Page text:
This is a dish my mom used to make when I was a little kid. She’d make it in a big glass bowl shaped like cabbage leaves and use two or three eggs. She’d use salted duck egg, not ordinary chicken egg. I’ve looked and looked for raw salted duck egg in the US, but I haven’t found any. Maybe it’s illegal?
We don’t have any stockpots with steamer inserts, so we use those trite bamboo steamers you can find in most Asian grocery stores (or Chinatowns). Due to their limited depth, we steam in small bowls which can only handle a little bit of meat and barely one egg.
Here’s how it goes:
Mix ground pork with some seasoning, aromatics and alcohol. For seasoning, we use a standard Asian mix of salt, pepper, and a dash of soy sauce. For the aromatics we use finely chopped scallions and grated ginger. Occasionally we put in sesame oil, but it’s really strong and sometimes I can’t handle it. For alcohol, we use cooking wine or mirin (or a combination of both). For this dish, I’m generous with the mirin but conservative with the cooking wine.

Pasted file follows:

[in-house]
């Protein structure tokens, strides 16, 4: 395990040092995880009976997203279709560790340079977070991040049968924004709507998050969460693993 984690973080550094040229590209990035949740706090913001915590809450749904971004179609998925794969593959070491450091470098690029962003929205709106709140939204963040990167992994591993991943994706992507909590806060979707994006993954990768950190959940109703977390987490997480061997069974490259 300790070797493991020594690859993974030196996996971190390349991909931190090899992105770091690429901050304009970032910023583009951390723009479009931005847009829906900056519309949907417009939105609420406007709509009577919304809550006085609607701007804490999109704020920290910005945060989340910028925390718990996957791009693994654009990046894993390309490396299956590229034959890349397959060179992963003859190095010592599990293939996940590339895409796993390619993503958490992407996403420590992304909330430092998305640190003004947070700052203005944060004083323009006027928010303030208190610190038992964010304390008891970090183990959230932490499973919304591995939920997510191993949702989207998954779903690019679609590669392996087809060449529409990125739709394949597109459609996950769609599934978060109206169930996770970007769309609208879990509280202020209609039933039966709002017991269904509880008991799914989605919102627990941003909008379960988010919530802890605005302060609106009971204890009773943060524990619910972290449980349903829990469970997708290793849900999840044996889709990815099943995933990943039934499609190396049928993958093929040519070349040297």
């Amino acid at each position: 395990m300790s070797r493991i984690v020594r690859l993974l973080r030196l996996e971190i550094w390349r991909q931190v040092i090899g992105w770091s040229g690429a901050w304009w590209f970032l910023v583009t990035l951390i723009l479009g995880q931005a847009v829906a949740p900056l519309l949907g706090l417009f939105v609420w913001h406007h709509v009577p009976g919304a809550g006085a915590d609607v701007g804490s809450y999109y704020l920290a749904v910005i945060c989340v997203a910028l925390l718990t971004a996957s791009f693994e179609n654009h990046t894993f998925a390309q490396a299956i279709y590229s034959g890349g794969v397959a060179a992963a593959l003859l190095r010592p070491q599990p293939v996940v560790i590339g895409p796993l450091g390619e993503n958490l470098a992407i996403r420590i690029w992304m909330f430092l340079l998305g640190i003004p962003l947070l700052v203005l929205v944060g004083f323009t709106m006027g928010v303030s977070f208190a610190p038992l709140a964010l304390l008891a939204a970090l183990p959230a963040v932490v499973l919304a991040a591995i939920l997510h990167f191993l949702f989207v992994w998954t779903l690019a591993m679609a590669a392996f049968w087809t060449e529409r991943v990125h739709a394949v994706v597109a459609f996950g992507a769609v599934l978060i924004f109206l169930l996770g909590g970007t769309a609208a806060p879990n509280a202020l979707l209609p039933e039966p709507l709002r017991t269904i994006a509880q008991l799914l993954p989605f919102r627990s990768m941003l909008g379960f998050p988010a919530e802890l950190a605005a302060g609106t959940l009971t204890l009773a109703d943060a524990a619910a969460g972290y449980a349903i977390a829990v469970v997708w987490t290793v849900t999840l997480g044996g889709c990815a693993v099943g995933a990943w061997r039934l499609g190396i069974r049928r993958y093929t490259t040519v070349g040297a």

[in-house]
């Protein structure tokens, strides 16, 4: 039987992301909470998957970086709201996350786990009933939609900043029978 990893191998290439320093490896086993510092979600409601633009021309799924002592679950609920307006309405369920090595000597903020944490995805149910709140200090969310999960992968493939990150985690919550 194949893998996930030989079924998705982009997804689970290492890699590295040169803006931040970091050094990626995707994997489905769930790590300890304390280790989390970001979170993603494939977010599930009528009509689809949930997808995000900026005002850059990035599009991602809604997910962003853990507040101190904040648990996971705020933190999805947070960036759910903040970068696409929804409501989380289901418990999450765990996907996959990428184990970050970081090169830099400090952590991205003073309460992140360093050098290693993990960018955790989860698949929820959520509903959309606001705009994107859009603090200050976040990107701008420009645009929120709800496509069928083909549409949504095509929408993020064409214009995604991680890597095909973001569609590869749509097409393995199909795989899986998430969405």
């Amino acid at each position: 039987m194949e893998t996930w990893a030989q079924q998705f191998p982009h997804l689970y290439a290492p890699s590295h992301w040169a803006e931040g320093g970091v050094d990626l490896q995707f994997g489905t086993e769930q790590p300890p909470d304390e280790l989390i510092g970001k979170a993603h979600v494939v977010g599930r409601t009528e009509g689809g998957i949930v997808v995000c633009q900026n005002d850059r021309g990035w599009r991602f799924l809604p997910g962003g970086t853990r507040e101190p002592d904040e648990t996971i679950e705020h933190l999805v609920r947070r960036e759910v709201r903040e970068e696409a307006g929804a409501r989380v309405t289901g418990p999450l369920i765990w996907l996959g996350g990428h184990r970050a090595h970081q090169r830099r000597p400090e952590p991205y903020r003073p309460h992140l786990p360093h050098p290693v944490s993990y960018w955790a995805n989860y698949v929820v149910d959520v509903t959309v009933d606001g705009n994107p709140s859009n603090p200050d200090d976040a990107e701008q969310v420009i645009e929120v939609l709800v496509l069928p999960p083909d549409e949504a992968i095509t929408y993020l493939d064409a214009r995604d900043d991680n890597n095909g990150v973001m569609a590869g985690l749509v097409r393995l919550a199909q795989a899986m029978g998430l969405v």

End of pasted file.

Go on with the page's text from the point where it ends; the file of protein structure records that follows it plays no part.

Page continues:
For a different texture (less meat-like and more sponge-like), add a starch like corn starch, flour, or bread crumbs. Depending on my mood, I’ll put in something like a tablespoon of corn starch.
Put the meat mix into your steaming vessel (in our case the bowl) and dig a little well for an egg. Crack an egg into the well you made, and sprinkle a little bit of salt and pepper over it.
Steam for 15-20 minutes or until cooked. Keep in mind that the last part to cook will be the middle, which is where the egg is (in our case). Adjust the cooking time, then, based on how runny you like your egg. Garnish with parsley if you feel like it.
It hasn’t happened to me before, and I don’t know why, but a lot of fat separated from the meat during the steaming process. It didn’t bother us: we just saved the lard to use in cooking later. It made a delicate and tasty seasoned oil.
Update: Added the bit about aromatics, corn starch and the egg cooking last. I made it again just a couple of days after posting and realized I forgot those details the first time.